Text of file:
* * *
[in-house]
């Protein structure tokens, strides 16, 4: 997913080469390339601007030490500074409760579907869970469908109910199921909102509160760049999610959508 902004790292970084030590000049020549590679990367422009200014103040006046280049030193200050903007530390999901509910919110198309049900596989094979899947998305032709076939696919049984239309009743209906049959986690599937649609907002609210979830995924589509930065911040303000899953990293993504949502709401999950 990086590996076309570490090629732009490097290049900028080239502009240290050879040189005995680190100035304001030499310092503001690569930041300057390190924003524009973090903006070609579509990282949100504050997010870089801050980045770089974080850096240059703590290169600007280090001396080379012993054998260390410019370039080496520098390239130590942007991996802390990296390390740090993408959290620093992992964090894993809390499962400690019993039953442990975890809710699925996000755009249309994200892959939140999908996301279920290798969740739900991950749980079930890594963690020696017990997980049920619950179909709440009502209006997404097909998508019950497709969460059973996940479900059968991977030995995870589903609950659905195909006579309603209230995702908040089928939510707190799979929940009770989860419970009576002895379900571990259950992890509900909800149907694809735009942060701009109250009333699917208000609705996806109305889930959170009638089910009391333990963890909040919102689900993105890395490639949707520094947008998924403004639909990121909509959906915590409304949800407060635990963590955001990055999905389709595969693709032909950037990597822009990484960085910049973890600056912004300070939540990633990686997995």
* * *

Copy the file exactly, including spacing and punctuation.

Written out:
[in-house]
């Protein structure tokens, strides 16, 4: 997913080469390339601007030490500074409760579907869970469908109910199921909102509160760049999610959508 902004790292970084030590000049020549590679990367422009200014103040006046280049030193200050903007530390999901509910919110198309049900596989094979899947998305032709076939696919049984239309009743209906049959986690599937649609907002609210979830995924589509930065911040303000899953990293993504949502709401999950 990086590996076309570490090629732009490097290049900028080239502009240290050879040189005995680190100035304001030499310092503001690569930041300057390190924003524009973090903006070609579509990282949100504050997010870089801050980045770089974080850096240059703590290169600007280090001396080379012993054998260390410019370039080496520098390239130590942007991996802390990296390390740090993408959290620093992992964090894993809390499962400690019993039953442990975890809710699925996000755009249309994200892959939140999908996301279920290798969740739900991950749980079930890594963690020696017990997980049920619950179909709440009502209006997404097909998508019950497709969460059973996940479900059968991977030995995870589903609950659905195909006579309603209230995702908040089928939510707190799979929940009770989860419970009576002895379900571990259950992890509900909800149907694809735009942060701009109250009333699917208000609705996806109305889930959170009638089910009391333990963890909040919102689900993105890395490639949707520094947008998924403004639909990121909509959906915590409304949800407060635990963590955001990055999905389709595969693709032909950037990597822009990484960085910049973890600056912004300070939540990633990686997995």